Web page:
Utah Civil Rights leader France Davis talks about overcoming oppression and bringing about changeFeb 03, 2023 08:42AM ● By Collette Hayes
Sermon Calvary Baptist Church: Rev. France Davis, former pastor of the Calvary Baptist Church and renowned civil rights leader and activist, has strived for an entire lifetime to improve the well-being of African Americans. (Photo credit France Davis)
Latter-day Saint Church leader Brigham Young selected Green Flake, an enslaved African American and well-respected laborer, to drive Young’s covered wagon across the treacherous 1,000-mile journey to the Great Salt Lake Valley. With skill and confidence, Flake drove the wagon across the plains and navigated the team of oxen along the rough road through the Wasatch Mountains. Arriving at the head of Emigration Canyon, Brigham Young sent men including Flake ahead to forge a road into the valley. In a matter of days, the men had prepared the road. After completing the road, Flake began to cultivate the soil and to plant the first crops. The following year, Flake completed a well-built log cabin in the Holladay area for the arrival of James and Agnes Flake.
Black History Month, recognized during February, provides an opportunity to reflect on the achievements and contributions African Americans have made and the significant roles they have played in United States history. Each year, a theme is selected by the Association for the Study of African American Life and History (ASALH). The Black history theme for 2023, “Black Resistance,” explores how African Americans have resisted historic and ongoing oppression.
Anti-literacy laws in Southern states were enacted between 1740 and 1834, prohibiting anyone from teaching enslaved and free people of color to read or to write. This was one of the first ways African Americans resisted oppression. To gain literacy, African Americans who couldn’t read often sought out anyone who would teach them. Learning to read and to write provided opportunities to speak out against discrimination.
In 1896, the Supreme Court ruled that racial segregation laws did not violate the U.S. Constitution as long as the facilities for each race were equal in quality. It was at this time that African Americans began to find ways to make things separate but equal.
Rev. France Davis, former pastor of the Calvary Baptist Church and renowned civil rights leader and activist, has strived for an entire lifetime to improve the well-being of African Americans. Few can compare to the accomplishments he has made toward equality and basic human rights. Davis holds several degrees: a bachelor’s degree in rhetoric from the University of California at Berkeley, a bachelor’s degree in religion from Westminster College, a master’s in mass communication from the University of Utah and a master’s in ministry from Northwest Nazarene University.
Under the leadership of Ralph Abernathy and Martin Luther King, Jr., the Montgomery Improvement Association was a group formed to resist the separate but not equal treatment toward African Americans. Davis marched at the side of King from Selma to Montgomery to try to ensure that everyone had the right to register and to vote.
In 1972, Davis moved to Utah to begin a teaching fellowship at the University of Utah where he continued to teach for 40 years in the Department of Communications and Ethnic Studies.
“When I first came to Utah, I discovered that fair housing was not available in the state of Utah regardless of skin color,” Davis said. “I had rented a place sight unseen and had a phone installed. When I showed up and met the landlord, he said the place wasn’t available. This event precipitated my interest in fair housing, and finally with others I was able to get a fair housing bill passed through the legislature.”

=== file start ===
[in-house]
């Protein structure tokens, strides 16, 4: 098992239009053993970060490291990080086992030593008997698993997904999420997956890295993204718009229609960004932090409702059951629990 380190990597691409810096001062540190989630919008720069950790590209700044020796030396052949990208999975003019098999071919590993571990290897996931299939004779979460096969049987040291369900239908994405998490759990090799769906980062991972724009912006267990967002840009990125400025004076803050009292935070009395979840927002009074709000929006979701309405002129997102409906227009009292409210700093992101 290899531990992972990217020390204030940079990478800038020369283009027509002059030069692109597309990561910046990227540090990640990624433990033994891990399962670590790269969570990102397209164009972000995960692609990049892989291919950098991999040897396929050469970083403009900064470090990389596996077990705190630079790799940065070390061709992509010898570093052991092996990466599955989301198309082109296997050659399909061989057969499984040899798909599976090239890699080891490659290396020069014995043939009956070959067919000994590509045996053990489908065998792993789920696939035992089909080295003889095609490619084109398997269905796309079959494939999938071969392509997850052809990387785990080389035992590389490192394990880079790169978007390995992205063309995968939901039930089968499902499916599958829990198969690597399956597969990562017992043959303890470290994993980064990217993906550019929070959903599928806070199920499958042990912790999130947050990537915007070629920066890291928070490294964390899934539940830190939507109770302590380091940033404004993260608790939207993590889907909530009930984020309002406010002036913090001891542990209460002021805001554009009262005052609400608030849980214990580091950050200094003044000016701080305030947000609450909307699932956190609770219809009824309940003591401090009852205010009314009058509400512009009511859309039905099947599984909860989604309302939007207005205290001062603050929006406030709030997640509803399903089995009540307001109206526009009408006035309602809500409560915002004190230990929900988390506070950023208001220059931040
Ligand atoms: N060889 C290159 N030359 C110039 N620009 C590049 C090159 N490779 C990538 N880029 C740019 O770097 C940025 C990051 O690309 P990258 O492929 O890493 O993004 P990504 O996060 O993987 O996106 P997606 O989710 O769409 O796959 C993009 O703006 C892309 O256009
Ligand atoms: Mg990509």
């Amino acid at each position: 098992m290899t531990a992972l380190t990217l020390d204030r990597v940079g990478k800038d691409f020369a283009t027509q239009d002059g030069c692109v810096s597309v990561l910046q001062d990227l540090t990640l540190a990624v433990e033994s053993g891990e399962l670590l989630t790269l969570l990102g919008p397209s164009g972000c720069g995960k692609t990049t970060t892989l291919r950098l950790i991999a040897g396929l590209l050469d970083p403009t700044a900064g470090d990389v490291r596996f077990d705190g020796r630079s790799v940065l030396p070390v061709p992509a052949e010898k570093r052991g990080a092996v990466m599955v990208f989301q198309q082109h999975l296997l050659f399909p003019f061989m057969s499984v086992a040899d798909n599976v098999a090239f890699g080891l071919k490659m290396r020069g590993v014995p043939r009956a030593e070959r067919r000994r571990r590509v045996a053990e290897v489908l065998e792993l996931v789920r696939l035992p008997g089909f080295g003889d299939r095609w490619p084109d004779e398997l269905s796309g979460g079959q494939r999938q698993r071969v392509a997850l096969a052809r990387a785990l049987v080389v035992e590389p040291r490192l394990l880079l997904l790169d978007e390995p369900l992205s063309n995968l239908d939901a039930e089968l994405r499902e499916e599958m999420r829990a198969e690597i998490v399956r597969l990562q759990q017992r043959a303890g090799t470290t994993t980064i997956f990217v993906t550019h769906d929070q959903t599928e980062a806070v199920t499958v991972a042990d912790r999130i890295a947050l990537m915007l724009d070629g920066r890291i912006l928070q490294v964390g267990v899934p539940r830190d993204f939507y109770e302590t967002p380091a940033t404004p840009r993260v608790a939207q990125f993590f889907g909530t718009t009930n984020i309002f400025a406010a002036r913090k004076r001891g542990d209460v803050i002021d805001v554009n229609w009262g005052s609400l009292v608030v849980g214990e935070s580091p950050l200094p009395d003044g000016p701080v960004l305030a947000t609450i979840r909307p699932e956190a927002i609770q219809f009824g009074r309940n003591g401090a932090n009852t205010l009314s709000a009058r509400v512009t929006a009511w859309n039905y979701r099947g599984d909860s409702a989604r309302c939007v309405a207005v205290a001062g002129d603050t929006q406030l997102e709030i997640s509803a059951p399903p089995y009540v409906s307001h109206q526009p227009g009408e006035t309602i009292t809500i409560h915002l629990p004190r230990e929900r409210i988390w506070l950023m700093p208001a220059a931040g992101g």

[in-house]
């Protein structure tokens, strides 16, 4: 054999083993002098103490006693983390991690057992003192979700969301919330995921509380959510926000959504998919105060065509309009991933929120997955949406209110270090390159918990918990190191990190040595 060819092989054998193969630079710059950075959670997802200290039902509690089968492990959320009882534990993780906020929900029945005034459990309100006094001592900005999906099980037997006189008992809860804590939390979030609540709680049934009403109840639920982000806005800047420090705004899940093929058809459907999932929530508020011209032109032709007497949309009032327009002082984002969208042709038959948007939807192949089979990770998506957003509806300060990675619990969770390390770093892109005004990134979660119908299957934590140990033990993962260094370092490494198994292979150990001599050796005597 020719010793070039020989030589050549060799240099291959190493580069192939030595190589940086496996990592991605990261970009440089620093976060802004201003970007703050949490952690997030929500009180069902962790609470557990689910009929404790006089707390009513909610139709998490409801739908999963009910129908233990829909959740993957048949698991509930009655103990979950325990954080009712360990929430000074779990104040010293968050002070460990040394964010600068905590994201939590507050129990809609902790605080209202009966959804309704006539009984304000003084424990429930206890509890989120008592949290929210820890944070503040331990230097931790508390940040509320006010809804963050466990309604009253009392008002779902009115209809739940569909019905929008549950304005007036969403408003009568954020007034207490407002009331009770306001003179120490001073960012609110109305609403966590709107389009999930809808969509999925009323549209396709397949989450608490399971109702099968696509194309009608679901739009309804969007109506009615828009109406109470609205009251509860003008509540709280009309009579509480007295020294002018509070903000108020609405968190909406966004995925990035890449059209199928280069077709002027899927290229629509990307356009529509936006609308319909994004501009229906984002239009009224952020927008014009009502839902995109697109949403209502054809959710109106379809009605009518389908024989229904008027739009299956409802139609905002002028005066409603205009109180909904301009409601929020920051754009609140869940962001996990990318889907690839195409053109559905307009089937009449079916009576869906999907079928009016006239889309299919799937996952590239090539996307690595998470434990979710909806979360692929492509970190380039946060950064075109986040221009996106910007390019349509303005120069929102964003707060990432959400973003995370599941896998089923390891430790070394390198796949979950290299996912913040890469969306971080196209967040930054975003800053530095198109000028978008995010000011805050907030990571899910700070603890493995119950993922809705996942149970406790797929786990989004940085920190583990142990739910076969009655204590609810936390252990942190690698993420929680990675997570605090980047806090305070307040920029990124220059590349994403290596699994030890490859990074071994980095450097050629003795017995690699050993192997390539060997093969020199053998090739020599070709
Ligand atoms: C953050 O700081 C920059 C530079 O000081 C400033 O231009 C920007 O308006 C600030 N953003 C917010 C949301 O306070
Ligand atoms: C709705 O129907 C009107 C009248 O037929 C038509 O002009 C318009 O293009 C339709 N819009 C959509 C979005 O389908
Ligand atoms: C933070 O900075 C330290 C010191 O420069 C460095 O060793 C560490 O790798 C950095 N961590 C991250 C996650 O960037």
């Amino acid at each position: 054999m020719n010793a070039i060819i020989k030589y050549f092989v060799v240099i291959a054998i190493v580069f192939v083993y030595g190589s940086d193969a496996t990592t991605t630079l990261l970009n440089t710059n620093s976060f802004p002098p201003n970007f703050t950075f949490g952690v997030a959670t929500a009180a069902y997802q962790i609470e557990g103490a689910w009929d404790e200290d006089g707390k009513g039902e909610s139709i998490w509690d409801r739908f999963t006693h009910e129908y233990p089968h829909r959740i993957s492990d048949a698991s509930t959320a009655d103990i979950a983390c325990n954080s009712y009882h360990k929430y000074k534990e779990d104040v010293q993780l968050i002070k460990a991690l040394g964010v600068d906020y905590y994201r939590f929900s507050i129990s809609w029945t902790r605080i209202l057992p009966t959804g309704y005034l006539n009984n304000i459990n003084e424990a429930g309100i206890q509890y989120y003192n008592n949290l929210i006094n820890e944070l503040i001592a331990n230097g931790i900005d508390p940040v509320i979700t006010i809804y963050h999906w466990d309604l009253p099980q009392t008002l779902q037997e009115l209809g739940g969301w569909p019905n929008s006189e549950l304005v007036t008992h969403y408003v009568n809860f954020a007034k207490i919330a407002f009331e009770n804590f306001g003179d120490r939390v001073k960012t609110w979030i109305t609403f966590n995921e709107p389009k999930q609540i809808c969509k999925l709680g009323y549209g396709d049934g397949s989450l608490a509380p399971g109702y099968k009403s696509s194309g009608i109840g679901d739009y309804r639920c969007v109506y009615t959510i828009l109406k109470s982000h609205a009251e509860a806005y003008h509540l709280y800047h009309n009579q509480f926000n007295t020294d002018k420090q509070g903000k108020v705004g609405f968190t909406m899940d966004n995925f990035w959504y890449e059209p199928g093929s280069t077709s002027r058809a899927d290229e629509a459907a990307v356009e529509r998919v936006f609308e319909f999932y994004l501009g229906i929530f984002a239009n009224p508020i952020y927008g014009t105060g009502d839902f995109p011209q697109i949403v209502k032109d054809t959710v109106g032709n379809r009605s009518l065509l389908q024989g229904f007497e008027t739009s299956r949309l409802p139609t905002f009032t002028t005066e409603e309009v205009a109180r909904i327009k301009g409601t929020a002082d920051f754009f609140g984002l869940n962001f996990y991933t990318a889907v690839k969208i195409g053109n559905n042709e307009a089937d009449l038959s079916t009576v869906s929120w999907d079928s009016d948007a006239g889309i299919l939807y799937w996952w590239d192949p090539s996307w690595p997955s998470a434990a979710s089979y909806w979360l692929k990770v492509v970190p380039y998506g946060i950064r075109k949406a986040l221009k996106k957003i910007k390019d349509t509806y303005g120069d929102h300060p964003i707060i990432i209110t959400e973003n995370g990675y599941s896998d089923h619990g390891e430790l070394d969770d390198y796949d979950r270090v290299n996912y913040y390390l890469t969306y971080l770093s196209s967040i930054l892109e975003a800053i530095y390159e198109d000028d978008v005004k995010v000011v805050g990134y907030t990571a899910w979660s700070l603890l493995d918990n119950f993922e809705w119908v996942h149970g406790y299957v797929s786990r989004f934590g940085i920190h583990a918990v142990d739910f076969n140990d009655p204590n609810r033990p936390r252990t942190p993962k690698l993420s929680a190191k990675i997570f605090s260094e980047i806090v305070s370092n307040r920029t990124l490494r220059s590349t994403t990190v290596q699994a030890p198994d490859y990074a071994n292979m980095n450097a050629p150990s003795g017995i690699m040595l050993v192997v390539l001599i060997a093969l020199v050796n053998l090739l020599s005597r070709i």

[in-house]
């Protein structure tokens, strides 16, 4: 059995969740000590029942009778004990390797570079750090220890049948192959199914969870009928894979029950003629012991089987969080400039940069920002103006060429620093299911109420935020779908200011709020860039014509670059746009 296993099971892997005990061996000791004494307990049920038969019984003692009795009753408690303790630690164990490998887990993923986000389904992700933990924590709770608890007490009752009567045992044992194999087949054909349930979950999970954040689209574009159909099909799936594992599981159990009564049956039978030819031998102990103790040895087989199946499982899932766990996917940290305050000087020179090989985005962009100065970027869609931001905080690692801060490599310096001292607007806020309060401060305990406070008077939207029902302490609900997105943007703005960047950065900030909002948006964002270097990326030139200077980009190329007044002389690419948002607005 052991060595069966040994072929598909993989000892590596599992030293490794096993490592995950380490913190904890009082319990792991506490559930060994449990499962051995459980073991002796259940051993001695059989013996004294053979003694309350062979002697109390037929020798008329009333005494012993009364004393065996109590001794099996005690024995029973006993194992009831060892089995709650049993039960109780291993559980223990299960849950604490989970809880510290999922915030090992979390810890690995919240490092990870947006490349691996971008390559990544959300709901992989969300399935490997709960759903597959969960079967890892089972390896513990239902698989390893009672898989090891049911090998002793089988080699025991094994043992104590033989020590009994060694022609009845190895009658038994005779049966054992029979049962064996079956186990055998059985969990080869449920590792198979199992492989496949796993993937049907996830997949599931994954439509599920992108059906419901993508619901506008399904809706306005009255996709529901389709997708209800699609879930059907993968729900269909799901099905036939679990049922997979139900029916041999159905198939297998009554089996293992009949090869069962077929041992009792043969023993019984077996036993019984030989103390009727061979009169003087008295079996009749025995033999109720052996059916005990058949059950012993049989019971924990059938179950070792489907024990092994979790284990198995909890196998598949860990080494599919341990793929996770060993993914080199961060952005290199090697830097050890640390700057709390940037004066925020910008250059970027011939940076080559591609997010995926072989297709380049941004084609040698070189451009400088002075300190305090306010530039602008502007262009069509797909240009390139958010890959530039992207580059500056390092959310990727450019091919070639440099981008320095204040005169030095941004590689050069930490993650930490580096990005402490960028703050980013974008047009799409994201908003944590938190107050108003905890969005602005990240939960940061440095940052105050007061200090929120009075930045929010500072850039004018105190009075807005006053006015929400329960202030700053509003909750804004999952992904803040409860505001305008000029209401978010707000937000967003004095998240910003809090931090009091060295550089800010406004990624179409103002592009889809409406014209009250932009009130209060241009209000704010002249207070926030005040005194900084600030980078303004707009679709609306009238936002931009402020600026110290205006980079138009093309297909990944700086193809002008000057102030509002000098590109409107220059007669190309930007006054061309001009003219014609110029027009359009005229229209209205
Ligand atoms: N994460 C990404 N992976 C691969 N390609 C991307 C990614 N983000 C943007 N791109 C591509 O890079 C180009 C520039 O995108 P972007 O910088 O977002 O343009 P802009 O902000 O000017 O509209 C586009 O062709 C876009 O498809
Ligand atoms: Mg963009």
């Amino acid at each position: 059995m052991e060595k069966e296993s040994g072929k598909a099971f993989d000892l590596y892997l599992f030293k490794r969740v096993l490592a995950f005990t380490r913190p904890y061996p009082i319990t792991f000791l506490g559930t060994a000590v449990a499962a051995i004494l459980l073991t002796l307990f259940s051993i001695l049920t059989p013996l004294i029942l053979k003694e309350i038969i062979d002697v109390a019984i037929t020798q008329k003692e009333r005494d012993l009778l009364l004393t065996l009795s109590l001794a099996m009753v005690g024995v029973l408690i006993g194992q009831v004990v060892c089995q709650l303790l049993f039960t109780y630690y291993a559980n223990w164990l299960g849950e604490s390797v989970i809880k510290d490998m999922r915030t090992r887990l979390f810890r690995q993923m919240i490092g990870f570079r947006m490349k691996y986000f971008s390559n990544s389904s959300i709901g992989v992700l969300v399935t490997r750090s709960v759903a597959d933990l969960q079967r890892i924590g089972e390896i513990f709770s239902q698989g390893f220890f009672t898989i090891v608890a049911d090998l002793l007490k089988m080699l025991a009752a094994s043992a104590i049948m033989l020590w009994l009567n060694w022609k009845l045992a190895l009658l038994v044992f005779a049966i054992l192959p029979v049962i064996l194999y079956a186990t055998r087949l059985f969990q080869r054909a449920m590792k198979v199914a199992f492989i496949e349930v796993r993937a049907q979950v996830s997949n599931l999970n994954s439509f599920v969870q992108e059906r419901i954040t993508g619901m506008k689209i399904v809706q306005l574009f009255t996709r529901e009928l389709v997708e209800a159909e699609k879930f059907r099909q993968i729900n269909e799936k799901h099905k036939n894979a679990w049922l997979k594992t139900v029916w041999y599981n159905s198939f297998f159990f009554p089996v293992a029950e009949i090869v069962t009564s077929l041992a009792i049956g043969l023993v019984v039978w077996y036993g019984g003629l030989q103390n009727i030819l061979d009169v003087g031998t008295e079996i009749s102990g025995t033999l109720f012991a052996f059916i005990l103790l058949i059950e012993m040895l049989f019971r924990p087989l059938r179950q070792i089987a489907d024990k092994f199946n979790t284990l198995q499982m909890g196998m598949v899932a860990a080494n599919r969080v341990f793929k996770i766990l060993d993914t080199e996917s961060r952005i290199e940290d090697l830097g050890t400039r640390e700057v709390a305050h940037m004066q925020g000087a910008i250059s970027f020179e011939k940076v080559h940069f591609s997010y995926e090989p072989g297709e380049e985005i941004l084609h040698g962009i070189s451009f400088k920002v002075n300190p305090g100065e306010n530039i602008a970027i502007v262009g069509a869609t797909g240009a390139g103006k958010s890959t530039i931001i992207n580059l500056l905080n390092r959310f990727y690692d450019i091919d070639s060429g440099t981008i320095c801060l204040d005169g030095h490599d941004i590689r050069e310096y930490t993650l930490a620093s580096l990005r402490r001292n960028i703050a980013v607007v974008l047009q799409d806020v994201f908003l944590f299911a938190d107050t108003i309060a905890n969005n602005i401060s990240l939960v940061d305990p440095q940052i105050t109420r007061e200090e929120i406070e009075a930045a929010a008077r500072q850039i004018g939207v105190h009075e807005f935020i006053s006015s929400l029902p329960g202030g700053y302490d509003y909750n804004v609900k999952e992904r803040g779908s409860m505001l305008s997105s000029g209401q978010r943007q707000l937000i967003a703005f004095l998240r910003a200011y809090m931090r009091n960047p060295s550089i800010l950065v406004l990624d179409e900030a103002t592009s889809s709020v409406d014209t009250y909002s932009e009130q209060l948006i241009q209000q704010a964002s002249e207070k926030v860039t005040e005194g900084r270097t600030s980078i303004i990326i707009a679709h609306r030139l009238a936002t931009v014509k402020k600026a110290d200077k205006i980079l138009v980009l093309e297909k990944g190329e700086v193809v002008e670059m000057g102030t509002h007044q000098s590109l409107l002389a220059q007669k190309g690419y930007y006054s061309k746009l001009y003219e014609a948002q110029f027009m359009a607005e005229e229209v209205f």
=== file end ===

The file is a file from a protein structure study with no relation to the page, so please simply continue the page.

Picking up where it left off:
In a recent conversation, Davis pointed out how through history many African Americans have resisted oppression. In the 1940s, African Americans began to resist physically beginning with Jackie Robinson being the first African American to play major league baseball. In 1954, Brown versus Board of Education ruled against racial segregation in public schools because it violated the 14th Amendment. In 1955, Rosa Parks boarded a bus and decided she would not give up her seat to another person simply because of a difference in skin color. More recently, with the George Floyd incident, African Americans have resisted by insisting police departments change the disparate treatment of cases and treat African Americans the same way they treat other people.
There are three main areas where Davis feels change is needed to further help African Americans rise above oppression. Politically, more African Americans need to register to vote, run for office and become elected. African Americans need to be appointed to board of directors, both those that are voluntary and those that are paid. Economically, African Americans need to be included with the higher-level employees as well as the lower. In the educational system, African American contributions need to be acknowledged throughout the year, not just emphasized in February.
Davis’s advice to all young people is first to learn as much as you can about yourself and then to learn as much as you can about people that are different than you. Finally, appreciate the differences and celebrate the achievements that people of other colors than your own have made.
“The message that I have for young people is, all of us are in this boat together. If one end of the boat sinks for one particular group such as the African Americans, the boat will take on water and sink for the others because we are all in the boat together,” Davis said. “Thus, we have to work together in order to bring about positive change.”